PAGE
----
What it means to be American- Freedom of worship, freedom of religion, freedom of thought. For everyone, not just the people who think like you.

    March 29, 2011 at 10:38 am |
    • RN

      You will never be allowed in the republican party.

      March 29, 2011 at 11:08 am |
  10. Matt

    Newt Gingrich is either ignorant of basic religious terminology, or he's dishonestly dispensing as many "buzzwords of fear" that he can cram into his diatribe. Neither ignorance nor dishonesty is appealing.

    March 29, 2011 at 10:38 am |
    • Concerned4Fla

      You are so right on man–kind of generous of you to give him the benefit of the doubt. Speaking to extremists, I'd bet dollars to donuts he knew exactly what he was doing. Gotta rile up the crazies...

      March 29, 2011 at 10:45 am |
  11. Bman

    And where are these muslims supposed to come from, Mexico? Canada?

    March 29, 2011 at 10:37 am |
  12. Tina

    wow I need what this guy is smoking! Seriously – I hope they put him up as a republican candidate cause it would be an easy win for Mr Obama in 2012.

    March 29, 2011 at 10:37 am |
  13. drp

    Remember: separation of church and state...just keep repeating that Mr. Gingrich. We all have the right to believe what we want to believe. We do not have the right to inflict our beliefs onto others...much to your chagrin as well as the Christian extremists.

    March 29, 2011 at 10:35 am |
    • Frank

      There are "extremist" in EVERY religion......Not every muslim is a terrorist but every terrorist is a muslim!!!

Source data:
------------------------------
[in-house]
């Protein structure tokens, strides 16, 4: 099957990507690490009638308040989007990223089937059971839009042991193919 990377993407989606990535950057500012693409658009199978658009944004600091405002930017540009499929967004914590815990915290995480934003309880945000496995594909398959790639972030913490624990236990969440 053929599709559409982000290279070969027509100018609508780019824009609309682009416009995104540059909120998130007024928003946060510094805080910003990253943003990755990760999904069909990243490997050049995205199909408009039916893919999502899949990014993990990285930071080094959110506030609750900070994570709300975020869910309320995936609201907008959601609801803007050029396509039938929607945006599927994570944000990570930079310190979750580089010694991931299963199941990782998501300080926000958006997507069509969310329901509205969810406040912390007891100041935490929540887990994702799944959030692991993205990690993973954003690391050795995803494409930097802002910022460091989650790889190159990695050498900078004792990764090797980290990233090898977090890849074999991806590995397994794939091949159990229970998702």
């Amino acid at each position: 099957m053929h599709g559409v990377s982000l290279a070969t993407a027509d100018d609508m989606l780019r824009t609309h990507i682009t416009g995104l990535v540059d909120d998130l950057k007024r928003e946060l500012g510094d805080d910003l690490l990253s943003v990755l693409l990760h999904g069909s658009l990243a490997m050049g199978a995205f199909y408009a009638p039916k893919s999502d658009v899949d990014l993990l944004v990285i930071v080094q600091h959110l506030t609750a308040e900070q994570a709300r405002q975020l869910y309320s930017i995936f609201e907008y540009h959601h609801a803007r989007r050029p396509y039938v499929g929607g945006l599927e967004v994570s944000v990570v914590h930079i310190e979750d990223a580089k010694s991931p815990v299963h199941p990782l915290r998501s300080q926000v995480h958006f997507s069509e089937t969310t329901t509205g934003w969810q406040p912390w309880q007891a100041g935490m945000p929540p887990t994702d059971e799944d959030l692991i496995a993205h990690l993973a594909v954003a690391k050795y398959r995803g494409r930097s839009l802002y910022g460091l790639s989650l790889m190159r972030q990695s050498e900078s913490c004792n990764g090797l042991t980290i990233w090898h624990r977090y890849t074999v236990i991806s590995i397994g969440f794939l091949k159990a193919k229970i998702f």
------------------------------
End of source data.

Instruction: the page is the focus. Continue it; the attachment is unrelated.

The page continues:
March 29, 2011 at 10:49 am |
    • Erky

      Frank, you're an idiot.

      March 29, 2011 at 10:52 am |
    • Kevin, Virginia

      Hey Frank you are aware that Timothy Mcvay was a devote christian fundamentalist..... right?

      March 29, 2011 at 11:16 am |
  14. MichGuy

    This guy is a certified lunatic.

    March 29, 2011 at 10:34 am |
  15. not an atty.

    The logic of this is laughable. Does Gingrich know that Islam is also religion? Therefore – and I do not think this would ever happen – if Islam ever came to dominate the religious makeup of our DEMOCRACY, the US would still not be atheistic.

    March 29, 2011 at 10:34 am |
    • drp


      March 29, 2011 at 10:37 am |
  16. Fck the police

    Jesus Christ...what the hell is up this guy's a$$?!

    March 29, 2011 at 10:34 am |
  17. Joseph

    I don't think he knows what any of those words mean.

    March 29, 2011 at 10:34 am |
  18. Observer

    "Speak for your own religion. There is one one religion that never kill others or each other."

    Which one? It's certainly not Christianity. The greatest loss of lives ever for Americans came from Christians killing Christians in the Civil War.

    March 29, 2011 at 10:33 am |
  19. Anchorite